On April 22, General Rustam Minnekayev, the acting commander of the Central Military District, announced that one of the goals of the second phase of Russia’s “special military operation in Ukraine” is to gain full control of Donbas and Ukraine’s south. According to him, achieving this objective would “ensure a land corridor to Crimea, control over vital objects of Ukraine’s economy,” and grant Russia access to Transnistria, the separatist region of Moldova occupied by Russian “peacekeeping” forces since 1992 (Interfax, April 22; see EDM, April 28).
The pronouncement by Minnekayev seemed to signal yet another shift in Russian rhetoric regarding the goals of President Vladimir Putin’s war against Ukraine, which, after giving up on capturing Kyiv, had ostensibly refocused on taking Donbas. At the same time, the Russian general’s public revelation, whether officially sanctioned or not, seems logical because Russian forces already occupy large parts of southern Ukraine’s Kherson and Zaporizhzhia provinces, including important cities like Kherson (the only provincial center taken by Russians during the first phase of the current war), Nova Kahovka (the location of the North-Crimean Canal pump station and dam), and Berdyansk (one of the key ports on the Azov Sea and a place where the Ukrainian Navy had planned to build a new base).
Russian occupation of all of southeastern Ukraine directly threatens the Mykolaiv and Odesa provinces further west, which, if also lost, would cut Ukraine off from all access to international waters, striking a significant blow to the Ukrainian economy. As noted by Oleh Nivyevskiy, the vice president of the Kyiv School of Economics, Ukraine used to annually send more than 70 percent of its exports, worth $47 billion, via Black and Azov Sea ports; so the Russian occupation and naval blockade costs the country nearly $170 million per day (Forbes, April 21). Consequently, Kyiv needs to not only prevent new coastal provinces from coming under Russian control but also liberate the rest of its southern territory in order to have any hopes of restarting its international trade–dependent economy.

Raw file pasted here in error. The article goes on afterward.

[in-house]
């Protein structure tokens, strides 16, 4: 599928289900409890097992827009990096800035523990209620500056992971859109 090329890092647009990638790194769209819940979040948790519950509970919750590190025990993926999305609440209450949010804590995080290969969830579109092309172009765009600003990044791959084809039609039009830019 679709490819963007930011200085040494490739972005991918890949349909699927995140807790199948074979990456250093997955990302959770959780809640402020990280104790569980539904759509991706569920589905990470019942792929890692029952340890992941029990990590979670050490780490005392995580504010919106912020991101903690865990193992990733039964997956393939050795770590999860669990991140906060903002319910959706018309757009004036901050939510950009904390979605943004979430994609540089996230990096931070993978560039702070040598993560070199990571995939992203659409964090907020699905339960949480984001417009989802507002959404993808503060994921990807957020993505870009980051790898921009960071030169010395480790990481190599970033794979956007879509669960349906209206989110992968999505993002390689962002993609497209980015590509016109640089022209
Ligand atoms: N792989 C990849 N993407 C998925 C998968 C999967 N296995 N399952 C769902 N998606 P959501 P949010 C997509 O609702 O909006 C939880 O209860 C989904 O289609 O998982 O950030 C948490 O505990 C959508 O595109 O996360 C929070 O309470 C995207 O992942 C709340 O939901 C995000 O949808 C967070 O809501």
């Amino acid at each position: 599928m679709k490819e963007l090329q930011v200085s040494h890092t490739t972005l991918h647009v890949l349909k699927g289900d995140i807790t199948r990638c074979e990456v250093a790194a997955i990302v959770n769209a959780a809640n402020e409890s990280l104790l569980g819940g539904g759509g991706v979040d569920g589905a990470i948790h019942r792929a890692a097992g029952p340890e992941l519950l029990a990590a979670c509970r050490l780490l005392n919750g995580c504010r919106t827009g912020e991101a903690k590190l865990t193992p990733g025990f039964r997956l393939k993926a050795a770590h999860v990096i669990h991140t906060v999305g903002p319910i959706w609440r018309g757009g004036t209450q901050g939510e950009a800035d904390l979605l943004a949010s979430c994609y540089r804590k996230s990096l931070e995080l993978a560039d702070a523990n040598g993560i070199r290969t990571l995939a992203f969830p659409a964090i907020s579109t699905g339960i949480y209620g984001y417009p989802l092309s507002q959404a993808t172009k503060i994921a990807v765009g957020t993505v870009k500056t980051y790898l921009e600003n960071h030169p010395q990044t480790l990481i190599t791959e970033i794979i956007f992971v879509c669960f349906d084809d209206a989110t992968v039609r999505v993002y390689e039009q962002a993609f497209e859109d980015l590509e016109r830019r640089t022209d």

One tool Ukraine may have to rely on if it hopes to free Kherson, Zaporizhzhia and beyond is the National Resistance system, which was officially launched on January 1, of this year (Liga Zakon, January 4). The associated law was adopted by the Ukrainian parliament and signed by President Volodymyr Zelenskyy on July 16, 2021, officially creating a coordinated approach to national resistance (Ukrinform, July 16, 2021).
Ukraine’s National Resistance system consists of three elements: Territorial Defense (locally based conventional defense formations—see EDM, December 1, 2021), a partisan-like Resistance Movement (RM), and military training for all people of Ukraine (Army Inform, January 2). The Resistance Movement is expected to operate in temporarily occupied territories and is coordinated by the Special Operation Forces of the Ukrainian Armed Forces (UA SOF). The RM has the following tasks: preparing citizens to resist the aggressor, disrupting enemy activities, and participating in special operations (Defense Express, August 4, 2021). Members of this movement enjoy benefits similar to UA SOF operators, like concealed identities and protection for their close family members. Also, they undergo specialized training under special forces instructors that goes far beyond the basic preparation given to army reservists (Facebook.com/usofcom, August 3, 2021).